It was not only in ardent patriotic activity that Seward differed from the common type of politician, to which the first part of our study might seem to assimilate him. In financial matters he was absolutely honest. This may not have been true of all his associates and supporters. With his easy-going light-heartedness, he accepted the political methods common in his day, especially among men like Weed, and regarded the lobbyist and the officeseeker with far too much good nature. But he boasted, and justly boasted, that so far from making anything out of politics himself, directly or indirectly, he had always spent well beyond his official salary.

Nor was this made easy by any unlimited supply of private means. On the contrary, he was often in financial trouble, and he neither liked nor understood the shrewd and frugal management which is so helpful to the maintenance of honesty in high places. On one occasion, at the height of his career, he writes, ‘All excesses leave a train of penalties behind them. Those Rathbone notes fall due about this time. I am ashamed to confess that as to one of them, I don’t know when or where, any more than I know how, it is to be paid.’ A statesman in such a position as that is driving very near to a dangerous abyss. Too many fall in. Seward did not.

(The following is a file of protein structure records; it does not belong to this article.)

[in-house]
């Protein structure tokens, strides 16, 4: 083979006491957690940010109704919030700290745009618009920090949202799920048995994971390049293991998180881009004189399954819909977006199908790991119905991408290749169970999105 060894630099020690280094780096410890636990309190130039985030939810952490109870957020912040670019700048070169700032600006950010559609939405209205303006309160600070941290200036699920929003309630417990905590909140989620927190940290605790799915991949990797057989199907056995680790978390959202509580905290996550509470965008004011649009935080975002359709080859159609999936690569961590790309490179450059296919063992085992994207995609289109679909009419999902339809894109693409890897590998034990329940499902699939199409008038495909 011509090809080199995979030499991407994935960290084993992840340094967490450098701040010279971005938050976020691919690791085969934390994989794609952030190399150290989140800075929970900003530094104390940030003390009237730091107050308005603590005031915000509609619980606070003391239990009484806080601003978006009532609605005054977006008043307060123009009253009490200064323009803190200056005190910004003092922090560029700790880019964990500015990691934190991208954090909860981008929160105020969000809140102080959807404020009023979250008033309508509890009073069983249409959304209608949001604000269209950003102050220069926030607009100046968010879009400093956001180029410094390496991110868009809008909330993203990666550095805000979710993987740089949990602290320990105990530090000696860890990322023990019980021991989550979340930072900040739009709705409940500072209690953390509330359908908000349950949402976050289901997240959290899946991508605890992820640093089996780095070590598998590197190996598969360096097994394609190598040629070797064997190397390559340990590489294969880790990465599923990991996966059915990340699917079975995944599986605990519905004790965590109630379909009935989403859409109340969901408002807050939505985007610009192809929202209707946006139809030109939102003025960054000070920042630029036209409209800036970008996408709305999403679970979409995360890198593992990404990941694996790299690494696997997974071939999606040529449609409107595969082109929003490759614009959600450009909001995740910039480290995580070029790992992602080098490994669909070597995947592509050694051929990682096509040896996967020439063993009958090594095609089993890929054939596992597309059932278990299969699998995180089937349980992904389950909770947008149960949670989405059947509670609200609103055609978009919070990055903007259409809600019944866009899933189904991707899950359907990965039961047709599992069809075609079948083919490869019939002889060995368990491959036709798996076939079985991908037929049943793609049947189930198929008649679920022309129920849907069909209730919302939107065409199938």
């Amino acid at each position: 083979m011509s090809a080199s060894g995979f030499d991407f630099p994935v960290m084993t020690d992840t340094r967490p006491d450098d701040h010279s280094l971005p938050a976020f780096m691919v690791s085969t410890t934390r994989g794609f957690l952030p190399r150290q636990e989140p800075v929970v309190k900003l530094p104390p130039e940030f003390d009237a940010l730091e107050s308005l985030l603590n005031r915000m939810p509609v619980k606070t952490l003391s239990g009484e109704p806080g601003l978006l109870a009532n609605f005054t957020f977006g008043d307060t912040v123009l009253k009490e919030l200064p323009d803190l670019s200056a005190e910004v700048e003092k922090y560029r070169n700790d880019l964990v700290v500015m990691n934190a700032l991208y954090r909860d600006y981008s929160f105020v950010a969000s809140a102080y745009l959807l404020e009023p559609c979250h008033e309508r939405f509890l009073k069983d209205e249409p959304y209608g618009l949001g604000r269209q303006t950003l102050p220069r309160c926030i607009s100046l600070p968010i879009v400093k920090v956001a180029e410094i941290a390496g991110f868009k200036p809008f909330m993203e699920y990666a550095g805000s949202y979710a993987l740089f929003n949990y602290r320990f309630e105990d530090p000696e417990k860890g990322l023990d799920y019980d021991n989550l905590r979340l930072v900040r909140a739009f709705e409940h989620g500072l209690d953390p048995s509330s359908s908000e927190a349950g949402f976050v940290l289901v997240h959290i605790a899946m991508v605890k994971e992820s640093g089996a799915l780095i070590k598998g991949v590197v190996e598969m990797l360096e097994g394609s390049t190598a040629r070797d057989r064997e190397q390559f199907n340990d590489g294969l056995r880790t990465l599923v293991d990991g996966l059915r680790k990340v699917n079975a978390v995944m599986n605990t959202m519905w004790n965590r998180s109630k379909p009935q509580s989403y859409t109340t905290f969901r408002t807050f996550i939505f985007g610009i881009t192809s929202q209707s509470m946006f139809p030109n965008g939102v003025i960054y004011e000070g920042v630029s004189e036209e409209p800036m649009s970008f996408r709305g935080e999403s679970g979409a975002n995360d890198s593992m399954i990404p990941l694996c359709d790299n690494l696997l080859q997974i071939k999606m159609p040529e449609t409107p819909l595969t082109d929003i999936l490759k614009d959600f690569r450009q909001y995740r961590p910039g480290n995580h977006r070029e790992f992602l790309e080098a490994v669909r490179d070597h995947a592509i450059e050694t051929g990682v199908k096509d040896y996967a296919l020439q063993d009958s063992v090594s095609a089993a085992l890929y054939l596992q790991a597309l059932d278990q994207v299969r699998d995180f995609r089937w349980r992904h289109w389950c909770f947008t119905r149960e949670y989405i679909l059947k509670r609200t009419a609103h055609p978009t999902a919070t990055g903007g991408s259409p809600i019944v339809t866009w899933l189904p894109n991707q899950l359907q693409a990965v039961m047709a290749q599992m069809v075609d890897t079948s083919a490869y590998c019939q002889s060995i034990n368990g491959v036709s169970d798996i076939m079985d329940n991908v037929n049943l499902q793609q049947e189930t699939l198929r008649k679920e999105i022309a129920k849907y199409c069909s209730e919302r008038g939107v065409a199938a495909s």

And as he was no politician in money matters, so he was perfectly ready to stand up against popular enthusiasm, and to sacrifice personal advantage, when duty or humanity seemed to demand it. The most striking instance of this in his legal practice is his defense of the Negro murderer, Freeman, when the whole community was howling for his punishment. Seward took the case, in defiance of public opinion, and demonstrated so completely that the wretch was irresponsible that the jury was obliged to acquit him.

In public life, also, Seward did not hesitate a moment to support an unpopular cause. When the Catholics were a comparatively small minority and were in disfavor, he, as Governor of New York, recommended ‘the establishment of schools in which they may be instructed by teachers speaking the same language and professing the same faith.’ He was a consistent and energetic advocate of unlimited immigration, and his readiness to help the ignorant and the oppressed, even when such action seemed contrary to the party outcries of the hour, was sufficiently marked to elicit from Charles Francis Adams, in his enthusiastic eulogy, the declaration that ‘Very few public men in our history can be cited who have shown so much indifference, in running directly counter to the popular passions when highly excited, as he did.’